This passage illustrates the concept that one party must recognize the authority of a previous acquisition and title despite an apparent lack of attention paid to it in developing the area. For example, if a person were to leave their summer cottage and return the following year to find it occupied by squatters, the owner would obviously have the right to force them to leave.Once a territory is formally acquired, even if ceded by the losing party in a war, the territory belongs to the owner.If the sovereign party does not use, populate, or develop the territory is of no consequence.
This passage also notes several criteria one nation may have over the other, listing claims of "possessing a title, cession, conquest, occupation." Again though, since no side possesses a clear title over it, neither side has granted any cession to it, and nobody has set out to "conquest" the island, any judgments will have to come from other elements, such as an occupation or, as noted before, that have illustrated "the intention and will to act as sovereign, and some actual exercise of display of such authority."
Acquisition without Title
On the other hand, Acquisition without title is a much trickier proposition. The World Court noted in the Clipperton Island Case that the possession of control and spirit of occupation
"consists in the act, or series of acts, by which the occupying state reduces to its possession the territory in question and takes steps to exercise exclusive authority there." (McDougal Riesman, p.627)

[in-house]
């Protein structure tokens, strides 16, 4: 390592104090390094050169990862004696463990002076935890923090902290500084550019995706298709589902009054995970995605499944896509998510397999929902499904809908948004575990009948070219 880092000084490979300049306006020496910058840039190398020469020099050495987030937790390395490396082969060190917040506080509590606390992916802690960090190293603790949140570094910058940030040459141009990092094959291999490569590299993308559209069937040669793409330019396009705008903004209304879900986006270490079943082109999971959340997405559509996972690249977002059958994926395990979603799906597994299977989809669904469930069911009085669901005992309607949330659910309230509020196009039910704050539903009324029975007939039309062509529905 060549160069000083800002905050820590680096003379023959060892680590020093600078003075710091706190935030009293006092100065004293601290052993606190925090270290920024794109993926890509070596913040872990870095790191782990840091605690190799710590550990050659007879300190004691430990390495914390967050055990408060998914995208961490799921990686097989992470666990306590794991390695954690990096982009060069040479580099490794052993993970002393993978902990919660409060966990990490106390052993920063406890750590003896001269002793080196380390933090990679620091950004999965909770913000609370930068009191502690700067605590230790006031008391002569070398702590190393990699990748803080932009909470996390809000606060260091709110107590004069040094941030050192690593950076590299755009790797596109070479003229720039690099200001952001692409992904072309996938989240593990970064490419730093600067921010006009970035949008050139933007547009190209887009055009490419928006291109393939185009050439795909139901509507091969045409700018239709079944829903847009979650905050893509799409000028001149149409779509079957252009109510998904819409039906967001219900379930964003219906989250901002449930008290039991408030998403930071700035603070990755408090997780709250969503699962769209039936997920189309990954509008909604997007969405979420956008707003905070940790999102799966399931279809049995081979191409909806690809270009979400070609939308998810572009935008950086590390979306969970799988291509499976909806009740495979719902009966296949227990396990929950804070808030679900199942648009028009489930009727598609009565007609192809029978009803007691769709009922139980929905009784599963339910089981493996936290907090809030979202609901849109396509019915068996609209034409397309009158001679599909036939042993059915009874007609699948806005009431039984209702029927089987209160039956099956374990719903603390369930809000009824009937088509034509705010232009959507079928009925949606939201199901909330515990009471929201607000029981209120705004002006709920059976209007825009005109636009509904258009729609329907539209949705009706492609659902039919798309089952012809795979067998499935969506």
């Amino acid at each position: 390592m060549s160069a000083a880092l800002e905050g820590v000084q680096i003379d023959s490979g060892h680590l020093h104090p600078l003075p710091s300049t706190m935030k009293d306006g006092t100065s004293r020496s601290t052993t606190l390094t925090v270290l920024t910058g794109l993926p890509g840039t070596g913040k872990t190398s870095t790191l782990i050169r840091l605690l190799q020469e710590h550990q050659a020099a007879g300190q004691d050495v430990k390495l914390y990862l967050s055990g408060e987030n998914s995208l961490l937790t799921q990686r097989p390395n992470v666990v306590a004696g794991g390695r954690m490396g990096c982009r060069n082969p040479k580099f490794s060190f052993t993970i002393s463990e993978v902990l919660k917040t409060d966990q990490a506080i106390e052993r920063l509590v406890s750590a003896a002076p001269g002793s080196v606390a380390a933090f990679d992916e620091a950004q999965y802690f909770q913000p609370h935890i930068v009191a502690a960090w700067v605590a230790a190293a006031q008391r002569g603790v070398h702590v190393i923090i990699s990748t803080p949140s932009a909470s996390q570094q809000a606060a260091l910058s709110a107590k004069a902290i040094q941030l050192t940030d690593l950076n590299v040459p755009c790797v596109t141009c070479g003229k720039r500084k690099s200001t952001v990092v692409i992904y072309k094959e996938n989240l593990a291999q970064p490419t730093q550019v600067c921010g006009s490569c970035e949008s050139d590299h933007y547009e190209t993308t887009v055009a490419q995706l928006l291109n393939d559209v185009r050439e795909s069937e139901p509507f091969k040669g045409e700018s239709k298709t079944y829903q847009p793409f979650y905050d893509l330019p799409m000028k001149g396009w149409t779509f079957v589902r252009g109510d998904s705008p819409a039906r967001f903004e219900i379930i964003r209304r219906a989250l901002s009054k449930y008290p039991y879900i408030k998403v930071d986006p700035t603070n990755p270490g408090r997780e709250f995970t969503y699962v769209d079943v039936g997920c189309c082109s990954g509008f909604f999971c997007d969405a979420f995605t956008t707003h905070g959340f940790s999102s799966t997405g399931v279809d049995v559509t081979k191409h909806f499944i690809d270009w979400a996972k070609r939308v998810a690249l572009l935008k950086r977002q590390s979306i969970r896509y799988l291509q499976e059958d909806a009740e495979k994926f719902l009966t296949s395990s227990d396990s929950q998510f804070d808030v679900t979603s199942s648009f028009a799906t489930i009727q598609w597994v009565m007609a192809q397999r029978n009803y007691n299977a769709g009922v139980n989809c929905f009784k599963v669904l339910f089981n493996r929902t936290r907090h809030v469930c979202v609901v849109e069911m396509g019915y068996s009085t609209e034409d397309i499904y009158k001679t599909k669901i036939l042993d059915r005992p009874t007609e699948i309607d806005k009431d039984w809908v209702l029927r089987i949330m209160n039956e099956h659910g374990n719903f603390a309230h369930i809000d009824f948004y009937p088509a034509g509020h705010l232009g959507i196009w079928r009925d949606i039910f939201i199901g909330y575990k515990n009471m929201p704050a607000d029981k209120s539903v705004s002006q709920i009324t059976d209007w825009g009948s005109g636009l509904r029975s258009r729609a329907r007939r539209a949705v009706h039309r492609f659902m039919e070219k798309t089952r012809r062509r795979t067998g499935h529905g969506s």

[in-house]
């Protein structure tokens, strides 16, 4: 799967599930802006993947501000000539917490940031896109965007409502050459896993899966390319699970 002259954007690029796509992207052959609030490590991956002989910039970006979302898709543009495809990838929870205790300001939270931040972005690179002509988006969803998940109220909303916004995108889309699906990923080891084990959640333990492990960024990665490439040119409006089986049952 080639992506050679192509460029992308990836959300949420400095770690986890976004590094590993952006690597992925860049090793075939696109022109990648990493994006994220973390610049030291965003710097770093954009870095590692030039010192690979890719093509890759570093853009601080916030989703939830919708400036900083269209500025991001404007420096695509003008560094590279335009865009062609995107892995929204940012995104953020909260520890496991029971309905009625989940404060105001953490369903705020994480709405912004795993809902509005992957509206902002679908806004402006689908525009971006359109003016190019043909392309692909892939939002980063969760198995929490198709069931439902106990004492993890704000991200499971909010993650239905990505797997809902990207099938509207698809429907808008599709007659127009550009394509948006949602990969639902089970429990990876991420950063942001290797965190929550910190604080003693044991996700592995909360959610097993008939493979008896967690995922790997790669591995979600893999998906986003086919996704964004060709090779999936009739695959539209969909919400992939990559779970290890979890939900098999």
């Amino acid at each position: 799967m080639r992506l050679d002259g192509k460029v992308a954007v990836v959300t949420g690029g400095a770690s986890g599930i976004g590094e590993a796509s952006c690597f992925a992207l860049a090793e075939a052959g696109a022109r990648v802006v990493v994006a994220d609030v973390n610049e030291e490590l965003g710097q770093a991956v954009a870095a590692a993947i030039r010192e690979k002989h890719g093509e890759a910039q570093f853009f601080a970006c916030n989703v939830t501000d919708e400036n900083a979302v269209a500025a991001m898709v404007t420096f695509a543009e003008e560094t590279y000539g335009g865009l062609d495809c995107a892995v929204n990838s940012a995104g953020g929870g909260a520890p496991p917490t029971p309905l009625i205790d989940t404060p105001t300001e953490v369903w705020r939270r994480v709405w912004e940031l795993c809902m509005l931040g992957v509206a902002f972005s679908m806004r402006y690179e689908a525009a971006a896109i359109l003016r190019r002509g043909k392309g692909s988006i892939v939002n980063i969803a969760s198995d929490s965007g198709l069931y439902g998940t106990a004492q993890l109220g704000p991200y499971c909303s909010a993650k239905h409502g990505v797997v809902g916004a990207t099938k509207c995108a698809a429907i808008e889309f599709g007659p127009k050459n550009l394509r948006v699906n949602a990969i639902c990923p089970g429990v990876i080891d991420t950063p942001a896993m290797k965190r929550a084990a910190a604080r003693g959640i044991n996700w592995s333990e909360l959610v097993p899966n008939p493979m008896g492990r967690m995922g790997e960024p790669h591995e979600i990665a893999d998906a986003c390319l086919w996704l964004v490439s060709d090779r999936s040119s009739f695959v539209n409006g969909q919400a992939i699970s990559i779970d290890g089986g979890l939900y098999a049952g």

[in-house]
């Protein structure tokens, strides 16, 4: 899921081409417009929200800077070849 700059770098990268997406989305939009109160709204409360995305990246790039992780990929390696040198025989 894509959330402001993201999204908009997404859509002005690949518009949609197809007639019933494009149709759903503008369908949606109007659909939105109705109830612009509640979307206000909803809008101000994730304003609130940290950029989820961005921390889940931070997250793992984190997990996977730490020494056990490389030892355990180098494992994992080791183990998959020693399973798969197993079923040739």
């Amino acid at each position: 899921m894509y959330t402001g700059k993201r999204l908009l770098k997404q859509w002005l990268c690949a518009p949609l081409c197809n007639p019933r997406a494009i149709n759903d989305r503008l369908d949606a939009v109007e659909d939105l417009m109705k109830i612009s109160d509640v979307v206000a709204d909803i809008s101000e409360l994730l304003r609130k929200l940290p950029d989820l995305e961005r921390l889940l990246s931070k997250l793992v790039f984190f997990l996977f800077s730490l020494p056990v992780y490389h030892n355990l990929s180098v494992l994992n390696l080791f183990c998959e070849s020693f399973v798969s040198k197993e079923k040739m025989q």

In The Legal Status of Eastern Greenland case, the World Court said that for a state to claim
"sovereignty based not upon some particular act of title such as a treaty of cession but merely upon the continued display of authority involves two elements each of which must be shown to exist; the intention and will to act as sovereign, and some actual exercise of display of such authority." (McDougal Riesman, p.629)
Similarly,the islands in the English Channel of Minquiers and Echros were once debated as well with the presiding judge elaborating on two points that led him to his conclusion. First, he took into account the natural unity of the Channel Islands archipelago, and secondly, "the continuous and keen interest shown by England" and “a much less lively and assiduous interest shown by France." This “keen interest” by the British went so far as to exercise local administration, legislation, and in the levying of taxes on the islets. (United Nations, Minquiers and Echros Case, p667-668)